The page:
Broadening the sales tax base is a mixed bag. On one hand, taxing more goods and services helps to limit the tax’s distortions across consumption and also allows for a lower tax rate, all else equal. But base broadening can also push more of the burden to low-income households. Louisiana currently excludes groceries and utilities from taxation; taxing them would be especially difficult for families with limited resources.
In fact, even without base broadening, the proposal would dramatically shift more of the burden of Louisiana’s taxes onto lower-income individuals. Since low-income households devote a higher share of their income to consumption, they end up paying higher effective tax rates than higher-income households which tend to spend less and save more. This concern is particularly stark in Louisiana, which was recently ranked as the sixth most unequal state in the country by one measure of inequality. ( Continue… )
The fiscal cliff deal is done and the question on everyone’s mind: What about the states? Okay, so only a handful of us are actually asking this question. But there are some important provisions that will matter to states still woozy from the Great Recession.
The good news for states is that American Tax Relief Act of 2012 will end much of the uncertainty that has plagued the income tax code in recent years. No longer will states have to guess what will happen to many provisions of the federal revenue code that were set to expire. The bad news is some states will lose revenue they were counting on from scheduled changes in the federal estate tax that won’t happen.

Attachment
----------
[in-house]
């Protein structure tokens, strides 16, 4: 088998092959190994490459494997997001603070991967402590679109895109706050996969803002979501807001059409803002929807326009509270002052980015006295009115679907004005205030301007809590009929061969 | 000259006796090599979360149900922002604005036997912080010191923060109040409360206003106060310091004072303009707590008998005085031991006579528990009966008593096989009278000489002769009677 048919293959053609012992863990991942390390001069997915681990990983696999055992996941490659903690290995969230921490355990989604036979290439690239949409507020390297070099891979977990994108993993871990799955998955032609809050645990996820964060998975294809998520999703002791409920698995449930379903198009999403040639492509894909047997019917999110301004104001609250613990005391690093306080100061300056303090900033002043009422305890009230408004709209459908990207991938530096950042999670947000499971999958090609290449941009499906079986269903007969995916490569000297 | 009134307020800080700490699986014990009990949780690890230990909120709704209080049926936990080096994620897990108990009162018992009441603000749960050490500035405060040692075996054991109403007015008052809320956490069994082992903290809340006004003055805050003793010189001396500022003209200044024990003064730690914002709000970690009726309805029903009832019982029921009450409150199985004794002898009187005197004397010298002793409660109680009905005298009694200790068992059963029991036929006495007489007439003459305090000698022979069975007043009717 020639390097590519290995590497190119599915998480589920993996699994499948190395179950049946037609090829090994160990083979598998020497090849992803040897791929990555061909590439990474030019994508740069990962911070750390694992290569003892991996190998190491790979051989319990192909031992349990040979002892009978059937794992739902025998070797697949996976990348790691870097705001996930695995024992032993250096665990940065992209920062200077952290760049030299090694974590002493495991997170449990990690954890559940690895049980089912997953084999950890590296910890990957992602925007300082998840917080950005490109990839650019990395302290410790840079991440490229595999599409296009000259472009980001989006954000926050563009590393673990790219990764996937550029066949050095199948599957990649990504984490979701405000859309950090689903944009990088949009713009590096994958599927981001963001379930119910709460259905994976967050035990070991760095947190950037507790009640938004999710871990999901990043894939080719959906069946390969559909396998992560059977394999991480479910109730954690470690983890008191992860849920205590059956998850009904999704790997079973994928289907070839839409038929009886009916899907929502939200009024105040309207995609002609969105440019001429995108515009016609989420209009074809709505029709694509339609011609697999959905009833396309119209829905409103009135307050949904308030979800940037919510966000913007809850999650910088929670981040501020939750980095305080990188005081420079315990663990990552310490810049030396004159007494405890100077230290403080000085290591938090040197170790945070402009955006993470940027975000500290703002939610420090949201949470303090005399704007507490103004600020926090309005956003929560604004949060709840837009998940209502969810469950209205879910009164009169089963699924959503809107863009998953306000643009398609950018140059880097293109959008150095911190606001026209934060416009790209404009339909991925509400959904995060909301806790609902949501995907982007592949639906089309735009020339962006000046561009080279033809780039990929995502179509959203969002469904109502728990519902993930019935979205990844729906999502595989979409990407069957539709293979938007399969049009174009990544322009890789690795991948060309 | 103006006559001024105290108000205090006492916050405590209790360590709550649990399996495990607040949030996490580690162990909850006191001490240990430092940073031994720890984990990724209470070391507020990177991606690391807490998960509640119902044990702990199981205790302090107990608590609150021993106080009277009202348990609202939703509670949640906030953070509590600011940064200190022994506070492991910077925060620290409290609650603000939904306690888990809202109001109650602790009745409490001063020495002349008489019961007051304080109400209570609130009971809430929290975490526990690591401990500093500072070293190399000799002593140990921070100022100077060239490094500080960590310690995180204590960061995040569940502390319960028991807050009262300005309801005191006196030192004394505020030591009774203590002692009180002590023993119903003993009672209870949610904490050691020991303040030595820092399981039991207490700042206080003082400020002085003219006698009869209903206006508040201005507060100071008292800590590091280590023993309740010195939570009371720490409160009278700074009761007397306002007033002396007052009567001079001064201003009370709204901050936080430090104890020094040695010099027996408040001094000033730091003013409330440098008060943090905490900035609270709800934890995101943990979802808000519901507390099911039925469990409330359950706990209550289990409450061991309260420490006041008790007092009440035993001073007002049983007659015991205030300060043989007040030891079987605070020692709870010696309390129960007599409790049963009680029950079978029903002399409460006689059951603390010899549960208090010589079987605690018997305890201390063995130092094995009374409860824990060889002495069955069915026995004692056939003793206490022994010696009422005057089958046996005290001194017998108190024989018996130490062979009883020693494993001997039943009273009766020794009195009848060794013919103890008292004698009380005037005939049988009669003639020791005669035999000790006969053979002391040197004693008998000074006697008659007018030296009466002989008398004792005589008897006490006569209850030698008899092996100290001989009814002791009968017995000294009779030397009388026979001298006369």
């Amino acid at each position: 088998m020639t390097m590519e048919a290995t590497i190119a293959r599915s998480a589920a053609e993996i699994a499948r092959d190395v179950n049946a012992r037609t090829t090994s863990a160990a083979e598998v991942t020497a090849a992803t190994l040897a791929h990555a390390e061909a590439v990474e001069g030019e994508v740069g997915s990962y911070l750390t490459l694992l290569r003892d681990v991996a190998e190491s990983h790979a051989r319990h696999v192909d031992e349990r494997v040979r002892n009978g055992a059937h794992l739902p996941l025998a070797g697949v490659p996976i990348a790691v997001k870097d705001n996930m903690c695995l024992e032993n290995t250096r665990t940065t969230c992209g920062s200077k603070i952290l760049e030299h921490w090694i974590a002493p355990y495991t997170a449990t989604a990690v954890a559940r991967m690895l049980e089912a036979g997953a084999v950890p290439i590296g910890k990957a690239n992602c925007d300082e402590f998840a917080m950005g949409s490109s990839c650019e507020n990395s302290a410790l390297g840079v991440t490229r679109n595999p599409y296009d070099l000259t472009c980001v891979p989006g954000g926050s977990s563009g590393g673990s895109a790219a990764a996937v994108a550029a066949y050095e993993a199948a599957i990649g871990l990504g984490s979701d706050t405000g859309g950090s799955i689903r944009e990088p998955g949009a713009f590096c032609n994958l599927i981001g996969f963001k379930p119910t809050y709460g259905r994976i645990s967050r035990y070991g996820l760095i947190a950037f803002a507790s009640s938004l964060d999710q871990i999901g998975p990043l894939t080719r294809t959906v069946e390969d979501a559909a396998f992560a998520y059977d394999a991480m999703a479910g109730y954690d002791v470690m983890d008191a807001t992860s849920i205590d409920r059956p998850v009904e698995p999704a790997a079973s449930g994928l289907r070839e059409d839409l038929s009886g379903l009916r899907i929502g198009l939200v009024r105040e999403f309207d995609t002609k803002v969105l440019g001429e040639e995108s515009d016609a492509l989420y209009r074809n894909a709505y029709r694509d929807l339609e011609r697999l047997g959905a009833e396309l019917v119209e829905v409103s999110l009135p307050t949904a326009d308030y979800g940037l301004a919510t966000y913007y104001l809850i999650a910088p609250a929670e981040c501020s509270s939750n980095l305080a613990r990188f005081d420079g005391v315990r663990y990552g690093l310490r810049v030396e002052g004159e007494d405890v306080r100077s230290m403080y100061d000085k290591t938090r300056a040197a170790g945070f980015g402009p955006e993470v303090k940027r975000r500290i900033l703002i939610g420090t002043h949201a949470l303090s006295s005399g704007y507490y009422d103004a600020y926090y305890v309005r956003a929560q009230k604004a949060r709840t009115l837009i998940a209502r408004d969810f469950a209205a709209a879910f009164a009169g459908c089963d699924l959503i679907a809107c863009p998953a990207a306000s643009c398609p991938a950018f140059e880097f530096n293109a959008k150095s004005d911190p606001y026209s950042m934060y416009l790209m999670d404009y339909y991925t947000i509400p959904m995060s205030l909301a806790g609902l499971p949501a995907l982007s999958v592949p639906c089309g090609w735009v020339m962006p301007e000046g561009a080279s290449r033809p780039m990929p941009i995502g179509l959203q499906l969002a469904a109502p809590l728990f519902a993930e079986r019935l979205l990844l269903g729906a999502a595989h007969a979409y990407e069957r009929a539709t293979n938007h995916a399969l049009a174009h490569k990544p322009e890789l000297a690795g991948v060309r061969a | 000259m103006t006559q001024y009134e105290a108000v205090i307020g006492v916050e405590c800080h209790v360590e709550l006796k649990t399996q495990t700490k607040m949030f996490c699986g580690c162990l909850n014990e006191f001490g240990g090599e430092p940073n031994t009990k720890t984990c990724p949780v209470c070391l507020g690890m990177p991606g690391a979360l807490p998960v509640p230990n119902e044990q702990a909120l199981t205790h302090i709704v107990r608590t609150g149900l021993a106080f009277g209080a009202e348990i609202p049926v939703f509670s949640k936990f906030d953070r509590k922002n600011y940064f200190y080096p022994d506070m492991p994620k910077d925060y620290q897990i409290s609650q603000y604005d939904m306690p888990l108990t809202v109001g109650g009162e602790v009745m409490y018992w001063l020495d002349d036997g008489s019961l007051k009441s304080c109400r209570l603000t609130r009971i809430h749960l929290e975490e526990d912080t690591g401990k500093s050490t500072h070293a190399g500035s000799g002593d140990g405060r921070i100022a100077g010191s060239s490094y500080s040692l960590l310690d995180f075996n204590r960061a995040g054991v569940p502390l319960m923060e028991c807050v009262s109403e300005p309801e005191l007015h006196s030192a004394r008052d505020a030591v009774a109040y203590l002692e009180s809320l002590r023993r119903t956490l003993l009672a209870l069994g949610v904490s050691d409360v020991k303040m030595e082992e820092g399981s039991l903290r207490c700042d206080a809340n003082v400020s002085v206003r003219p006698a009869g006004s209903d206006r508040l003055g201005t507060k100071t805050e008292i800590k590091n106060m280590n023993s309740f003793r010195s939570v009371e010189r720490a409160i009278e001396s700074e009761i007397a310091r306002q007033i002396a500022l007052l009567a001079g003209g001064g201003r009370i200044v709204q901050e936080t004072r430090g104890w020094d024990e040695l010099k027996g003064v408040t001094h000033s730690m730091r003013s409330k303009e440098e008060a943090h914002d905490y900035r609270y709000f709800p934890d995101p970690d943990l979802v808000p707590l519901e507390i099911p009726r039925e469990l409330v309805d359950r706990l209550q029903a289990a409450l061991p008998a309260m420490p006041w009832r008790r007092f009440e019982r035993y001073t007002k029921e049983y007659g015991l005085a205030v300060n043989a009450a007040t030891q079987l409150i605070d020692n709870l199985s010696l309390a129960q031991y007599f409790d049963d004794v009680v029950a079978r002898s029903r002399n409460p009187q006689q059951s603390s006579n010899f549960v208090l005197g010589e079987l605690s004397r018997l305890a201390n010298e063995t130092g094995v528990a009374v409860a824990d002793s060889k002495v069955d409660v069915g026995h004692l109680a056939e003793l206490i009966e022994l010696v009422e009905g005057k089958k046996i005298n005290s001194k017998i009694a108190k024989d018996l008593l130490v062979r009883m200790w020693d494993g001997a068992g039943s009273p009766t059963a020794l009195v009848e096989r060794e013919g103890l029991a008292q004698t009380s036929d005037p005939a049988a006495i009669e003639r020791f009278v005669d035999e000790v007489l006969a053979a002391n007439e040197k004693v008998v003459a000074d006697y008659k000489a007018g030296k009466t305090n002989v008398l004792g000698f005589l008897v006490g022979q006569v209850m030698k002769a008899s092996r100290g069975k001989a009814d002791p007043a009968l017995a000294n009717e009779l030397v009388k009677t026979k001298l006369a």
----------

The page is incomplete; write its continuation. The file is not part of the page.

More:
The federal credit for state estate and inheritance taxes is gone for good. The 25 dormant states that had an estate tax only when the federal credit existed will continue to not collect estate taxes. (My brief on state estate taxes and the fiscal cliff has more details but ATRA is the nail in the coffin on the state death tax credit.) Twenty states and the District of Columbia, because they either have an inheritance tax or an estate tax independent of the current federal law, will continue to collect the tax that can still be deducted on the federal return. Five states completely repealed the estate tax. Those states with zombie estate taxes still on their books, knowing the credit is not coming back, may choose one of these options. Or some may just wait to see if Congress changes its mind again.
By engaging in a bit of wishful thinking that the credit would be revived, a few states included revenues from a resurrected estate tax in their latest budget forecasts. Now, with the credit gone for good, those states will have to hope for additional revenue from other taxes to avoid having to revise their projections downward. California used a projected—and now gone—$45 million in new estate tax revenue to help balance its 2012-2013 budget.Wisconsin’s executive budget office included it in its November 2012 forecast. The Colorado Legislative Council Staff was more prescient, revising its revenue forecast in December, eliminating estate tax revenue that had been previously included. ( Continue… )
I spent lunchtime Tuesday moderating a thoroughly discouraging Urban Institute panel discussion on the fiscal cliff. The consensus of the speakers—all highly-regarded budget experts—was that the New Year’s cliff deal was pretty lame and the coming round of self-imposed budget crises will be even worse.